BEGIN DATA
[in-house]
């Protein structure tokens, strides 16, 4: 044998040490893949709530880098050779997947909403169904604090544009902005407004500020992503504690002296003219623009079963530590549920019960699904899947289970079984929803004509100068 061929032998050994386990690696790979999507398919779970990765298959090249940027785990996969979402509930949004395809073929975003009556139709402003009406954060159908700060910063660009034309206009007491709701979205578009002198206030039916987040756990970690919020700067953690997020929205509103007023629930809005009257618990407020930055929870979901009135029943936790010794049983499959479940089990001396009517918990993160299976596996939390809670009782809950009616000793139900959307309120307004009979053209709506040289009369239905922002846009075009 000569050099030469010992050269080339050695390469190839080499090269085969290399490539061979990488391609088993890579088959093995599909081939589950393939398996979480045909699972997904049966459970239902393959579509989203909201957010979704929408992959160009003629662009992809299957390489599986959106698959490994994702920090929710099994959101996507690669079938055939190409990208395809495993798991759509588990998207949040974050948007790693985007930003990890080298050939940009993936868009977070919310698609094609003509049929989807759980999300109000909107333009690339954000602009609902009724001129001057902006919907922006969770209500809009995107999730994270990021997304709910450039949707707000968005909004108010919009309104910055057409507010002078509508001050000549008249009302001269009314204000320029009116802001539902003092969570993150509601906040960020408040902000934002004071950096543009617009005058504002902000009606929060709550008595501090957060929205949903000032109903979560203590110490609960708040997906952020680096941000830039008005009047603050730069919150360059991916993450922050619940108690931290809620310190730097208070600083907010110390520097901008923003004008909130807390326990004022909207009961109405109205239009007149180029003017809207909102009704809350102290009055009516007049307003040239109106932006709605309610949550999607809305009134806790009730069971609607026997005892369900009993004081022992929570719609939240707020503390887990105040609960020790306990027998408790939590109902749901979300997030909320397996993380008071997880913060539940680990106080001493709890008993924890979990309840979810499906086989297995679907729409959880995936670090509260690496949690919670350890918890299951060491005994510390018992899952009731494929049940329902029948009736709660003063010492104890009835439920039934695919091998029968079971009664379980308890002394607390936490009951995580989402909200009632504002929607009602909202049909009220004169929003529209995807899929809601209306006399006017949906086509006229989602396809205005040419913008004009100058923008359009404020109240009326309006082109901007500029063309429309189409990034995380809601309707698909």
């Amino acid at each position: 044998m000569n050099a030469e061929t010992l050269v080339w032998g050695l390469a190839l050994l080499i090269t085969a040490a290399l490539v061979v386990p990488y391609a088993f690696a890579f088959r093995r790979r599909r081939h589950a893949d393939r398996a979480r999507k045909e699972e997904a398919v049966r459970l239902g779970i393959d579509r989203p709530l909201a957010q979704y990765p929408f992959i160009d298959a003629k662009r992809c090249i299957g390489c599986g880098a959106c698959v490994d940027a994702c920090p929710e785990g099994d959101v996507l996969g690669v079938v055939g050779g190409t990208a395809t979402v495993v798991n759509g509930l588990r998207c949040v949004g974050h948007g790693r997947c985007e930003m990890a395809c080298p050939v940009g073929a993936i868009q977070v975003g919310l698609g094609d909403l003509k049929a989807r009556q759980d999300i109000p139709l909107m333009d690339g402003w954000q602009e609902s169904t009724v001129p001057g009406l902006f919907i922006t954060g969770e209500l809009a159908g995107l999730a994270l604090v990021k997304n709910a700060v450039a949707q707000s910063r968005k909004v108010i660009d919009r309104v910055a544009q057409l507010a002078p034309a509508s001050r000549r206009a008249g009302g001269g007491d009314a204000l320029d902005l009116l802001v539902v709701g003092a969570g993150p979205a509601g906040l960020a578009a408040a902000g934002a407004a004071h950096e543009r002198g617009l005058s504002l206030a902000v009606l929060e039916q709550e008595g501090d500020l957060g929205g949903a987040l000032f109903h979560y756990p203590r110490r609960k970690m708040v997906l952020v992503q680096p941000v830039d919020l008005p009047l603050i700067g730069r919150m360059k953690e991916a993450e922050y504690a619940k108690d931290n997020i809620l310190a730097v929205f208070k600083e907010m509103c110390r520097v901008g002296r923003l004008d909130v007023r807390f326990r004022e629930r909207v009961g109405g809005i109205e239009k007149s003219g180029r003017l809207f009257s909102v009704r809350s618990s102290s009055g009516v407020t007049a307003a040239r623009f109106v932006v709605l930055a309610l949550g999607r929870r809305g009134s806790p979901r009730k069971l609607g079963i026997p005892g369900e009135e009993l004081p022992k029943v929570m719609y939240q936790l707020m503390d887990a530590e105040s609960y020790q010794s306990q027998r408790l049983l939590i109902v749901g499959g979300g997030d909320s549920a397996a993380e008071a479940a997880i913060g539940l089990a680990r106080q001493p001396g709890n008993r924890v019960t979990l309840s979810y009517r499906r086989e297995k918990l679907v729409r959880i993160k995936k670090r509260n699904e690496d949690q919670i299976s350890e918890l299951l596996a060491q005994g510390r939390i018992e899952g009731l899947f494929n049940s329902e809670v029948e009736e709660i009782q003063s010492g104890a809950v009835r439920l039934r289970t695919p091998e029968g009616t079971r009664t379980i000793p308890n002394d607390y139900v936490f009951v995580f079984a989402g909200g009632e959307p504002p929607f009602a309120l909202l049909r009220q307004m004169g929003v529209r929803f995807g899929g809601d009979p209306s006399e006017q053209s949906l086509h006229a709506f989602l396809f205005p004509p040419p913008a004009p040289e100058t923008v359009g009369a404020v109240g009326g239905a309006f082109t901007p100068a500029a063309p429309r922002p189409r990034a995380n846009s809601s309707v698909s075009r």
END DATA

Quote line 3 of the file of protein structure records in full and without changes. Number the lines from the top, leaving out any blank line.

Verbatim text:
């Amino acid at each position: 044998m000569n050099a030469e061929t010992l050269v080339w032998g050695l390469a190839l050994l080499i090269t085969a040490a290399l490539v061979v386990p990488y391609a088993f690696a890579f088959r093995r790979r599909r081939h589950a893949d393939r398996a979480r999507k045909e699972e997904a398919v049966r459970l239902g779970i393959d579509r989203p709530l909201a957010q979704y990765p929408f992959i160009d298959a003629k662009r992809c090249i299957g390489c599986g880098a959106c698959v490994d940027a994702c920090p929710e785990g099994d959101v996507l996969g690669v079938v055939g050779g190409t990208a395809t979402v495993v798991n759509g509930l588990r998207c949040v949004g974050h948007g790693r997947c985007e930003m990890a395809c080298p050939v940009g073929a993936i868009q977070v975003g919310l698609g094609d909403l003509k049929a989807r009556q759980d999300i109000p139709l909107m333009d690339g402003w954000q602009e609902s169904t009724v001129p001057g009406l902006f919907i922006t954060g969770e209500l809009a159908g995107l999730a994270l604090v990021k997304n709910a700060v450039a949707q707000s910063r968005k909004v108010i660009d919009r309104v910055a544009q057409l507010a002078p034309a509508s001050r000549r206009a008249g009302g001269g007491d009314a204000l320029d902005l009116l802001v539902v709701g003092a969570g993150p979205a509601g906040l960020a578009a408040a902000g934002a407004a004071h950096e543009r002198g617009l005058s504002l206030a902000v009606l929060e039916q709550e008595g501090d500020l957060g929205g949903a987040l000032f109903h979560y756990p203590r110490r609960k970690m708040v997906l952020v992503q680096p941000v830039d919020l008005p009047l603050i700067g730069r919150m360059k953690e991916a993450e922050y504690a619940k108690d931290n997020i809620l310190a730097v929205f208070k600083e907010m509103c110390r520097v901008g002296r923003l004008d909130v007023r807390f326990r004022e629930r909207v009961g109405g809005i109205e239009k007149s003219g180029r003017l809207f009257s909102v009704r809350s618990s102290s009055g009516v407020t007049a307003a040239r623009f109106v932006v709605l930055a309610l949550g999607r929870r809305g009134s806790p979901r009730k069971l609607g079963i026997p005892g369900e009135e009993l004081p022992k029943v929570m719609y939240q936790l707020m503390d887990a530590e105040s609960y020790q010794s306990q027998r408790l049983l939590i109902v749901g499959g979300g997030d909320s549920a397996a993380e008071a479940a997880i913060g539940l089990a680990r106080q001493p001396g709890n008993r924890v019960t979990l309840s979810y009517r499906r086989e297995k918990l679907v729409r959880i993160k995936k670090r509260n699904e690496d949690q919670i299976s350890e918890l299951l596996a060491q005994g510390r939390i018992e899952g009731l899947f494929n049940s329902e809670v029948e009736e709660i009782q003063s010492g104890a809950v009835r439920l039934r289970t695919p091998e029968g009616t079971r009664t379980i000793p308890n002394d607390y139900v936490f009951v995580f079984a989402g909200g009632e959307p504002p929607f009602a309120l909202l049909r009220q307004m004169g929003v529209r929803f995807g899929g809601d009979p209306s006399e006017q053209s949906l086509h006229a709506f989602l396809f205005p004509p040419p913008a004009p040289e100058t923008v359009g009369a404020v109240g009326g239905a309006f082109t901007p100068a500029a063309p429309r922002p189409r990034a995380n846009s809601s309707v698909s075009r």